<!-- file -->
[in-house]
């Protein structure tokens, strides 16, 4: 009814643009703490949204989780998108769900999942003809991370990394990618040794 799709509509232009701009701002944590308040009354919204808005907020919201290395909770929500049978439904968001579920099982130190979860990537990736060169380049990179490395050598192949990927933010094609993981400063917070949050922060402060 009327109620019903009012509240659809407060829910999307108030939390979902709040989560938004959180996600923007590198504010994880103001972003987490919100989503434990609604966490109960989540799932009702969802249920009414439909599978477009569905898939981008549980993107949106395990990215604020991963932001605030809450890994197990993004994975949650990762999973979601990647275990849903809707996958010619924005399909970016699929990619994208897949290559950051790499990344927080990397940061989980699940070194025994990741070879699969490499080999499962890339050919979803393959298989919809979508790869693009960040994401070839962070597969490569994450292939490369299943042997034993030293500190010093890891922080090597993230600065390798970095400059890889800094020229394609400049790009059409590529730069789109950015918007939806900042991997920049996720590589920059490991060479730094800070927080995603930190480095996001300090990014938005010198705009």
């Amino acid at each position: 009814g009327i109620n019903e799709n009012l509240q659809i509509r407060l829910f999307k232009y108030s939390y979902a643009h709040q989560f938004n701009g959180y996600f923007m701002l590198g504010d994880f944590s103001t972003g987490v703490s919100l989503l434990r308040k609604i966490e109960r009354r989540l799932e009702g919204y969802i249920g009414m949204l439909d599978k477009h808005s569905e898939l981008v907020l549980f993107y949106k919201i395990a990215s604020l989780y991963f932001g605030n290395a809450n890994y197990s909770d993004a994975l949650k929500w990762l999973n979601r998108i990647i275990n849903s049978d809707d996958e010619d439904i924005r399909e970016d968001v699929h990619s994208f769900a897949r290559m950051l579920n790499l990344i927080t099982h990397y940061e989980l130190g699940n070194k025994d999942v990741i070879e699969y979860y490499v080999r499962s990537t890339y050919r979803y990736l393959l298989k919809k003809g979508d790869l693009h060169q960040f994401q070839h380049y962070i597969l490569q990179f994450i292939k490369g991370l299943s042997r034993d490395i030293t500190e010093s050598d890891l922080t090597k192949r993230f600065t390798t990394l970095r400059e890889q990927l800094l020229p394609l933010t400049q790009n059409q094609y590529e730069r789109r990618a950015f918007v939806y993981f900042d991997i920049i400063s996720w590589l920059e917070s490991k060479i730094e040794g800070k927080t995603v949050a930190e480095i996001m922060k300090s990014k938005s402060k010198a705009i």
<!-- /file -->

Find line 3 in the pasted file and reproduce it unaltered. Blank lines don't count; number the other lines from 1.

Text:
């Amino acid at each position: 009814g009327i109620n019903e799709n009012l509240q659809i509509r407060l829910f999307k232009y108030s939390y979902a643009h709040q989560f938004n701009g959180y996600f923007m701002l590198g504010d994880f944590s103001t972003g987490v703490s919100l989503l434990r308040k609604i966490e109960r009354r989540l799932e009702g919204y969802i249920g009414m949204l439909d599978k477009h808005s569905e898939l981008v907020l549980f993107y949106k919201i395990a990215s604020l989780y991963f932001g605030n290395a809450n890994y197990s909770d993004a994975l949650k929500w990762l999973n979601r998108i990647i275990n849903s049978d809707d996958e010619d439904i924005r399909e970016d968001v699929h990619s994208f769900a897949r290559m950051l579920n790499l990344i927080t099982h990397y940061e989980l130190g699940n070194k025994d999942v990741i070879e699969y979860y490499v080999r499962s990537t890339y050919r979803y990736l393959l298989k919809k003809g979508d790869l693009h060169q960040f994401q070839h380049y962070i597969l490569q990179f994450i292939k490369g991370l299943s042997r034993d490395i030293t500190e010093s050598d890891l922080t090597k192949r993230f600065t390798t990394l970095r400059e890889q990927l800094l020229p394609l933010t400049q790009n059409q094609y590529e730069r789109r990618a950015f918007v939806y993981f900042d991997i920049i400063s996720w590589l920059e917070s490991k060479i730094e040794g800070k927080t995603v949050a930190e480095i996001m922060k300090s990014k938005s402060k010198a705009i």